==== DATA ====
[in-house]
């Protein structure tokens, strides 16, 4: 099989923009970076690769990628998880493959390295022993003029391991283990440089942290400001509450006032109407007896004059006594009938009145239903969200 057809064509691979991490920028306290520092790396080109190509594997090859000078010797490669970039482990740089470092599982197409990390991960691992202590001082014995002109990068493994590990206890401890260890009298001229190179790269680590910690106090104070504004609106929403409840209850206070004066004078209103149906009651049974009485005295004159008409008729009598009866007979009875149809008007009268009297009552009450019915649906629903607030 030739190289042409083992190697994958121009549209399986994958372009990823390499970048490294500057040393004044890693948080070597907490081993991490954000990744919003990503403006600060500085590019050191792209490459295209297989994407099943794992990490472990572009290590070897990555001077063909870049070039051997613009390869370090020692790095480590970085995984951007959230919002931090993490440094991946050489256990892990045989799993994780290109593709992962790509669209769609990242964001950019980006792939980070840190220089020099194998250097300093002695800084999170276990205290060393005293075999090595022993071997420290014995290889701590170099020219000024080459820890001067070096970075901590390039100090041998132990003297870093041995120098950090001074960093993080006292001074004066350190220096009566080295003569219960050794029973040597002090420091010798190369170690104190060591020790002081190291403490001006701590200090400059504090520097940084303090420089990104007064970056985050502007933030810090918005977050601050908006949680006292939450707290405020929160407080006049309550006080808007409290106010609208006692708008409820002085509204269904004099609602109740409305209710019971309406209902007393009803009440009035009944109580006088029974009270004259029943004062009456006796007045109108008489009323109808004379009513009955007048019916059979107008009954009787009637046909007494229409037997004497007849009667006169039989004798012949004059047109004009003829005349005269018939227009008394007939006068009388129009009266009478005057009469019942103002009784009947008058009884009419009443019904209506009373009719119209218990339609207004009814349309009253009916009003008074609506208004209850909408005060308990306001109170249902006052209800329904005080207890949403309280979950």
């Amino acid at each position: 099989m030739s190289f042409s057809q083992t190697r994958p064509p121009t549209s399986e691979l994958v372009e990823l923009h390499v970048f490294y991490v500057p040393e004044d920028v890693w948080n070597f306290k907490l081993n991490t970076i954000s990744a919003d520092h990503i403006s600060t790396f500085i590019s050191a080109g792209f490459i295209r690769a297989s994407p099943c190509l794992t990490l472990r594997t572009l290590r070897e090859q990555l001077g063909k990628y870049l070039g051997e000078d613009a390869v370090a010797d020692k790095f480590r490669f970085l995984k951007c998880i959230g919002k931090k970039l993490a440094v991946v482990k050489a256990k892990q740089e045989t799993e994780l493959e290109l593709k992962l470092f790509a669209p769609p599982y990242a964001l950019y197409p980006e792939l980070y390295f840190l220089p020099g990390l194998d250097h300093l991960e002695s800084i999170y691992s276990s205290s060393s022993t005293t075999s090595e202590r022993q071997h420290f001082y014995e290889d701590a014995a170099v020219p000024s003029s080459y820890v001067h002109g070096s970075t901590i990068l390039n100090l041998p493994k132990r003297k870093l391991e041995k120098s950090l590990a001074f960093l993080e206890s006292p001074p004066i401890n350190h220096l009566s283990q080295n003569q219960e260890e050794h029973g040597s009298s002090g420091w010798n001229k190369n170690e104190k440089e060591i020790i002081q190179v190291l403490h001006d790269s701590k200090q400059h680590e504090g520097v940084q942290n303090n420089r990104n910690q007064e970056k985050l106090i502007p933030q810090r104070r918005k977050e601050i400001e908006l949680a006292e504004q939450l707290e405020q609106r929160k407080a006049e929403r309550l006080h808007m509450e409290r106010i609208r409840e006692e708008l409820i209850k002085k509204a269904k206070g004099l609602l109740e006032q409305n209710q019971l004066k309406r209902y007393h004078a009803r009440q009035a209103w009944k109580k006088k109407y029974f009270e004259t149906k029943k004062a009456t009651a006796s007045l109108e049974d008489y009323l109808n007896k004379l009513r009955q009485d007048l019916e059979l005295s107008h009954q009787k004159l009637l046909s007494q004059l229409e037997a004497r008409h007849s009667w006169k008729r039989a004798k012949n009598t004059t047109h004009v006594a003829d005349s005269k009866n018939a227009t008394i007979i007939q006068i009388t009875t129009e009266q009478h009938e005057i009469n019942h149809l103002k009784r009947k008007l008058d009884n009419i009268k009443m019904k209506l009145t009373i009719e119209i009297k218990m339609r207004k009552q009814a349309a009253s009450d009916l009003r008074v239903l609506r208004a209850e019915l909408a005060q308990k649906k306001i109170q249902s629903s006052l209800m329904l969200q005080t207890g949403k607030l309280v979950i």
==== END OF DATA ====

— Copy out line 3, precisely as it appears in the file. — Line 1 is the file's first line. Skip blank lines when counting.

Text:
């Amino acid at each position: 099989m030739s190289f042409s057809q083992t190697r994958p064509p121009t549209s399986e691979l994958v372009e990823l923009h390499v970048f490294y991490v500057p040393e004044d920028v890693w948080n070597f306290k907490l081993n991490t970076i954000s990744a919003d520092h990503i403006s600060t790396f500085i590019s050191a080109g792209f490459i295209r690769a297989s994407p099943c190509l794992t990490l472990r594997t572009l290590r070897e090859q990555l001077g063909k990628y870049l070039g051997e000078d613009a390869v370090a010797d020692k790095f480590r490669f970085l995984k951007c998880i959230g919002k931090k970039l993490a440094v991946v482990k050489a256990k892990q740089e045989t799993e994780l493959e290109l593709k992962l470092f790509a669209p769609p599982y990242a964001l950019y197409p980006e792939l980070y390295f840190l220089p020099g990390l194998d250097h300093l991960e002695s800084i999170y691992s276990s205290s060393s022993t005293t075999s090595e202590r022993q071997h420290f001082y014995e290889d701590a014995a170099v020219p000024s003029s080459y820890v001067h002109g070096s970075t901590i990068l390039n100090l041998p493994k132990r003297k870093l391991e041995k120098s950090l590990a001074f960093l993080e206890s006292p001074p004066i401890n350190h220096l009566s283990q080295n003569q219960e260890e050794h029973g040597s009298s002090g420091w010798n001229k190369n170690e104190k440089e060591i020790i002081q190179v190291l403490h001006d790269s701590k200090q400059h680590e504090g520097v940084q942290n303090n420089r990104n910690q007064e970056k985050l106090i502007p933030q810090r104070r918005k977050e601050i400001e908006l949680a006292e504004q939450l707290e405020q609106r929160k407080a006049e929403r309550l006080h808007m509450e409290r106010i609208r409840e006692e708008l409820i209850k002085k509204a269904k206070g004099l609602l109740e006032q409305n209710q019971l004066k309406r209902y007393h004078a009803r009440q009035a209103w009944k109580k006088k109407y029974f009270e004259t149906k029943k004062a009456t009651a006796s007045l109108e049974d008489y009323l109808n007896k004379l009513r009955q009485d007048l019916e059979l005295s107008h009954q009787k004159l009637l046909s007494q004059l229409e037997a004497r008409h007849s009667w006169k008729r039989a004798k012949n009598t004059t047109h004009v006594a003829d005349s005269k009866n018939a227009t008394i007979i007939q006068i009388t009875t129009e009266q009478h009938e005057i009469n019942h149809l103002k009784r009947k008007l008058d009884n009419i009268k009443m019904k209506l009145t009373i009719e119209i009297k218990m339609r207004k009552q009814a349309a009253s009450d009916l009003r008074v239903l609506r208004a209850e019915l909408a005060q308990k649906k306001i109170q249902s629903s006052l209800m329904l969200q005080t207890g949403k607030l309280v979950i």